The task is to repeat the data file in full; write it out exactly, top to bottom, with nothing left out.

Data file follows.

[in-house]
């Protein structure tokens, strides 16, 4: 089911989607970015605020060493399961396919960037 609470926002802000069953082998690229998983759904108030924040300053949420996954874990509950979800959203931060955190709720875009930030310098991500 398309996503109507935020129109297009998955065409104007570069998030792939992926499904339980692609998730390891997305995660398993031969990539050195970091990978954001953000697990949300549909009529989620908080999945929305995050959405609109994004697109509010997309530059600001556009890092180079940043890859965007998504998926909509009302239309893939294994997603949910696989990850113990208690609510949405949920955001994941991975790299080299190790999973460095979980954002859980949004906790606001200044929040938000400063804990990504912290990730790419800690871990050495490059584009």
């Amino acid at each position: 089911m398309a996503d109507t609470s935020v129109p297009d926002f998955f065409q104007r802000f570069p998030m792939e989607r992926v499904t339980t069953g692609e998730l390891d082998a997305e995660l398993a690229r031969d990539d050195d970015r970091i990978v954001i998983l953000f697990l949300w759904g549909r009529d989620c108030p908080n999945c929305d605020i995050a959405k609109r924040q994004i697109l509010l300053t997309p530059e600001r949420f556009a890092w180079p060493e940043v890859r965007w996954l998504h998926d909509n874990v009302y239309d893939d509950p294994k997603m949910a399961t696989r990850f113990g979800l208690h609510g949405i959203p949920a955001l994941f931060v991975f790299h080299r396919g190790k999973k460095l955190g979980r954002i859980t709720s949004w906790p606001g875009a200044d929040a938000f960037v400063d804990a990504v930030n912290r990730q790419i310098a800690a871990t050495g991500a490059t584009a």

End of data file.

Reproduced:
[in-house]
């Protein structure tokens, strides 16, 4: 089911989607970015605020060493399961396919960037 609470926002802000069953082998690229998983759904108030924040300053949420996954874990509950979800959203931060955190709720875009930030310098991500 398309996503109507935020129109297009998955065409104007570069998030792939992926499904339980692609998730390891997305995660398993031969990539050195970091990978954001953000697990949300549909009529989620908080999945929305995050959405609109994004697109509010997309530059600001556009890092180079940043890859965007998504998926909509009302239309893939294994997603949910696989990850113990208690609510949405949920955001994941991975790299080299190790999973460095979980954002859980949004906790606001200044929040938000400063804990990504912290990730790419800690871990050495490059584009």
């Amino acid at each position: 089911m398309a996503d109507t609470s935020v129109p297009d926002f998955f065409q104007r802000f570069p998030m792939e989607r992926v499904t339980t069953g692609e998730l390891d082998a997305e995660l398993a690229r031969d990539d050195d970015r970091i990978v954001i998983l953000f697990l949300w759904g549909r009529d989620c108030p908080n999945c929305d605020i995050a959405k609109r924040q994004i697109l509010l300053t997309p530059e600001r949420f556009a890092w180079p060493e940043v890859r965007w996954l998504h998926d909509n874990v009302y239309d893939d509950p294994k997603m949910a399961t696989r990850f113990g979800l208690h609510g949405i959203p949920a955001l994941f931060v991975f790299h080299r396919g190790k999973k460095l955190g979980r954002i859980t709720s949004w906790p606001g875009a200044d929040a938000f960037v400063d804990a990504v930030n912290r990730q790419i310098a800690a871990t050495g991500a490059t584009a």